A Sky-full of Possible

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It is a grey flannel day in the Pacific Northwest- the sun once again decided to hide its head under a dark cloudy January blanket for the past few days. My body is creaking and complaining at the sounds of the alarm, the too-many steps, and the uncomfortably cold downstairs kitchen, also yawning its complaints. The mandate among the marinade of busy-ness these days always seems to be, “breathe”. I want to take this a couple of steps further. “Stop. Breathe. Say, ‘yes’.”

This takes an extra moment or two, but I find it extends the breath into the realm of the possible. And it could be a small “yes”- a very small “yes”, or a big one. “Yes” to whatever you can right in front of you. “Yes! there is a hot pot of coffee in front of me.” “Yes, this day, no matter in how many ways I have to give it away, is mine.” “Yes, I can take a minute out here, a small section of time there to find myself, and enjoy what I find.” Yes to a conversation. Yes to a short section of reading you’ve been wanting to begin. Yes to yourself. Since having surgery, I’m learning to have to say “yes” more and more. “Yes, I need to move.” “Yes, I need to stay still.” “Yes, I need this time for myself, so will need to call this person back later.”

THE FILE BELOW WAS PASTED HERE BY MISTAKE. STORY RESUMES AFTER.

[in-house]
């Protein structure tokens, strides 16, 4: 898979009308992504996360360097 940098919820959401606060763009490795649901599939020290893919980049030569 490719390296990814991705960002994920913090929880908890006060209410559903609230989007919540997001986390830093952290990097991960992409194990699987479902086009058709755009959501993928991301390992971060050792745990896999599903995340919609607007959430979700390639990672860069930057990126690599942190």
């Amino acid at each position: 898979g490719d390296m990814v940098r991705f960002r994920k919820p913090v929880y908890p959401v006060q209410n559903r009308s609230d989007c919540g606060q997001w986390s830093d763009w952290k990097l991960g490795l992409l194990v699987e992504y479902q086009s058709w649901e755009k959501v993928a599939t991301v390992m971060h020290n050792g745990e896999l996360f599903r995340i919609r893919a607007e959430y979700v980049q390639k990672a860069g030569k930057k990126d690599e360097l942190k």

You may find, as I have, that slowing down, and considering your “yes” can lead to a sky-full of possible.

A New Year Heavy with Desire

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As I cross the threshold into 2014, I don’t want to heave across my shoulders a backpack full of resolutions, but a backpack heavy with desire. Let me explain. Resolutions, even good ones, like eating healthier, volunteering more, spending quality time with important people in our lives are just that: resolutions. “I resolve to do this!” But, in reality, I can resolve and resolve, but inevitably, as I learned this year, there are many things out of my control. I have quietly, in essence, resolved to fail in the things that wash unasked for and ephemerally out of my hands.

But desire is another thing. If my backpack is heavy with desire, it blushes with the things I truly want to accomplish, experience, and enjoy-  oozes with it even. And often it is double-heaped with twin deeper desires. For example, “I desire to write a memoir this year” becomes (deeper desire), “so that I can bring a little bit more healing into the world by giving hope through my own experiences.” Or, “I desire to eat healthier” becomes “I desire to learn more about my body and become a better caretaker of it so I can live my life more fully.” Working with the contents of your load can ripen the fruits you hold within.

So I’ve resolved this year (o.k., not resolved, but desired) to heap my bag full of desires. Which, I know from past experience, if not completely fulfilled, will often wonderfully transform into stepping stones, pathways, and bridges into broader envisionings of that initial heaviness- and become so sweet, so full-flavored, and eventually, so deeply satisfying.